The steamer “E.C. Knight was named after Edward C. Knight, President of the American Steamship Company and was one of many such ships that they built using steam for propulsion. She normally operated from New York south to Washington and eventually sank in the famous gale of October 23, 1878; one of the most severe hurricanes in the latter half of the 19th century.  Immense waves broke over the upper deck and winds reached 84 mph causing the ship to roll completely over, sinking immediately.

Learning that his mother seriously ill in Queensland, Australia, Adam set out from San Francisco, arriving in Australia on December 20, 1867. After arriving he spent some time in Warwick and Dalby, was placed in charge of the Morton Bay Light ship and later connected with the Pilot Service at Maryborough in August 1874. Being transferred to the Lighthouse Service in January 1877 Adam controlled the Sandy Cape and Lady Elliott Island Lighthouse until May 12, 1878; after which he was transferred to the Customs Department at Maryborough.

On September 8, 1875 Adam married 22 year old Josephina Charlotta Andersen from Gothenburg, Sweden at Maryborough, Queensland, Australia and Adam and Josephine had eight children, six of whom grew to adulthood; Brian Sarsfield born in 1877, Hilda Bridgid born in 1878, Mary Laurencia born in 1879, Frances Louisa born in 1881, Adam born in 1886 and Edward born in 1888. Three of their children, Brian, Hilda and Adam, married and between them provided Adam and Josephine with four grandchildren.

 In the Queensland Customs and Excise Service he served as a “Tidewaiter”, a Customs Officer that watched for ship arrivals so the vessels could be boarded and inspected; serving in that capacity for some thirty years. He served ten years there under Mr. A.B. Sheridan, he was eventually transferred to Cairns where he worked for another ten months. Due to detiorating health, Adam applied for and was granted another transfer, to Bundaberg; arriving in April 1888. He remained at that post until he retired in 1905; residing at 12 Boundary Street in Bundaberg.

Walsh retired from the Queensland Customs and Excise Service in 1904, but for some reason was determined not to be entitled to a pension from the Queensland government; he did, however, receive a small military pension. He achieved that only because his sister Mary Frances Sullivan swore in an affidavit to the pension board that she had corresponded with her brother while he was aboard the “Chocura” in the U.S. Navy, and at that time he was using the name of George Davis; while serving aboard the “Chocura”. As a result his pension was granted, certification No. 36441, which he received until his death.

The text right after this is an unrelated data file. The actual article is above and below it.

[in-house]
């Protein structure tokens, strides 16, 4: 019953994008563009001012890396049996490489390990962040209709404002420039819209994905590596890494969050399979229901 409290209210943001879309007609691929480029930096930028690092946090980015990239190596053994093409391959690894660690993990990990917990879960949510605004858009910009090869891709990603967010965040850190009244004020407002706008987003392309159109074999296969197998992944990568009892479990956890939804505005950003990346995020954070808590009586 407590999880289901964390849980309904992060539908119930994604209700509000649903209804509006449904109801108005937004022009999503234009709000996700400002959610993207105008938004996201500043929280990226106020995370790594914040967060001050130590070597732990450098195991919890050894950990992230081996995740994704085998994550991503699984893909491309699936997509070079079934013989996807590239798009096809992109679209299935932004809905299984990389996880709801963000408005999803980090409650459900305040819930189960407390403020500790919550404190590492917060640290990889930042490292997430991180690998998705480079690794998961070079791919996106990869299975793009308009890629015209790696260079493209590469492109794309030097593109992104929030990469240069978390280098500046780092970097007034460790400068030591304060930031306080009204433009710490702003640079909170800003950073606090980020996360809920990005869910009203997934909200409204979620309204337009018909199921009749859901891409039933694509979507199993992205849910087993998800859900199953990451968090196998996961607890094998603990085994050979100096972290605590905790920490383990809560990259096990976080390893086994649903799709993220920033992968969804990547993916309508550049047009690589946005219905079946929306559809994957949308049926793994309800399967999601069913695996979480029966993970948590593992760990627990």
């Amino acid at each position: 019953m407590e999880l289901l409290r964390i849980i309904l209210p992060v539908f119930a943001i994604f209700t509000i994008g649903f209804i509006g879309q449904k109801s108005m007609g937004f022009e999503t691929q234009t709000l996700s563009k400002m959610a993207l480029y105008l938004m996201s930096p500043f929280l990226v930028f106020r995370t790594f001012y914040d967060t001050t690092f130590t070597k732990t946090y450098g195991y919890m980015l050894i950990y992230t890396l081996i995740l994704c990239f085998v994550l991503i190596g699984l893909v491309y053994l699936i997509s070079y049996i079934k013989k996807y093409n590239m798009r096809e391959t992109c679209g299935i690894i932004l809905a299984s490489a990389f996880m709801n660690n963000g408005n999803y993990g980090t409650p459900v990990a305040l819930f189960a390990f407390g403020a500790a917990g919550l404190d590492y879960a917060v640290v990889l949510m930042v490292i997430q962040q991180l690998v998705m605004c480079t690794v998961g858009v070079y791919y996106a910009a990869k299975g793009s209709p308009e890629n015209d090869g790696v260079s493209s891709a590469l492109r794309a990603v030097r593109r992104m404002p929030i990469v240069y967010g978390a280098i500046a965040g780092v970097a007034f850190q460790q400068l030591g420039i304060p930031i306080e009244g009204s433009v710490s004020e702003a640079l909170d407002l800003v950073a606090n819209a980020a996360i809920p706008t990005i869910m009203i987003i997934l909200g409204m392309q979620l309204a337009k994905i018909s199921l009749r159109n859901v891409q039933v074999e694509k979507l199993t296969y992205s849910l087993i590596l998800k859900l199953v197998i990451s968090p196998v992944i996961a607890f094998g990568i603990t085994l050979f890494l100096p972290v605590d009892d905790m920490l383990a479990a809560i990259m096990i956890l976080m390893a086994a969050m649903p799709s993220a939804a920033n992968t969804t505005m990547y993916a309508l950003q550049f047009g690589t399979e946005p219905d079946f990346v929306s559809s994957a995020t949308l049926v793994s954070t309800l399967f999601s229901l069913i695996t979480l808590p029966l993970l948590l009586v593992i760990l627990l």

On January 21, 1925, Adam Edward Walsh died at his home in Bundaberg, Queensland at the age of 83 years and six months and was buried in the Bundaberg General Cemetery; at 3p.m. on January 22, 1925. Adam Walsh was survived by his wife, three sons, three daughters and a sister; Brian and Edward in Bundaberg, Adam in Townsville, Mrs. Tunstall in Ipswich, Miss Francis in Brisbane, Minnie who was living at home and his sister Mrs. M.F. Sullivan in Warwick.

After his death his wife was awarded a widow’s pension which she received until her death on April 13, 1932. She was buried two days later, on April 15, 1932. Adam is buried with his wife and three children, Francis who died in 1948, Mary who died in 1959 and Edward who died in 1963 in the family plot A13, in the Bundaberg General Cemetery; marked by a monument.


Elizabeth Nunn, Great-Granddaughter of Adam Edward Walsh

Birth, Marriage and Death Records, Queensland
Bundaberg Cemetery Records
“Dictionary of American Naval Fighting Ships”, USGPO.
“Discover Waterford”, Eamon McEneaney
“Exploring Family Origins in Dungarvan”, County Waterford, Ireland
Family Records Centre, London
“Gleason’s Pictorial”, February 12, 1853, Volume IV, No. 7
National Archives, Washington, D.C.
Naval Historical Center, Department of the Navy
“United States Revenue Cutters in the Civil War”, Florence Kern
“U.S. Coast Guard and Revenue Cutters, 1790-1935”, Donald Canney, Naval Institute Press, 1995
U.S. Pension Records, Washington, D.C.
“Warships of the Civil War Navies”, Paul H. Silverstone

Christene Anderson, Bundaberg Genealogy Assn.

Peter Richardson, Bundaberg, Qld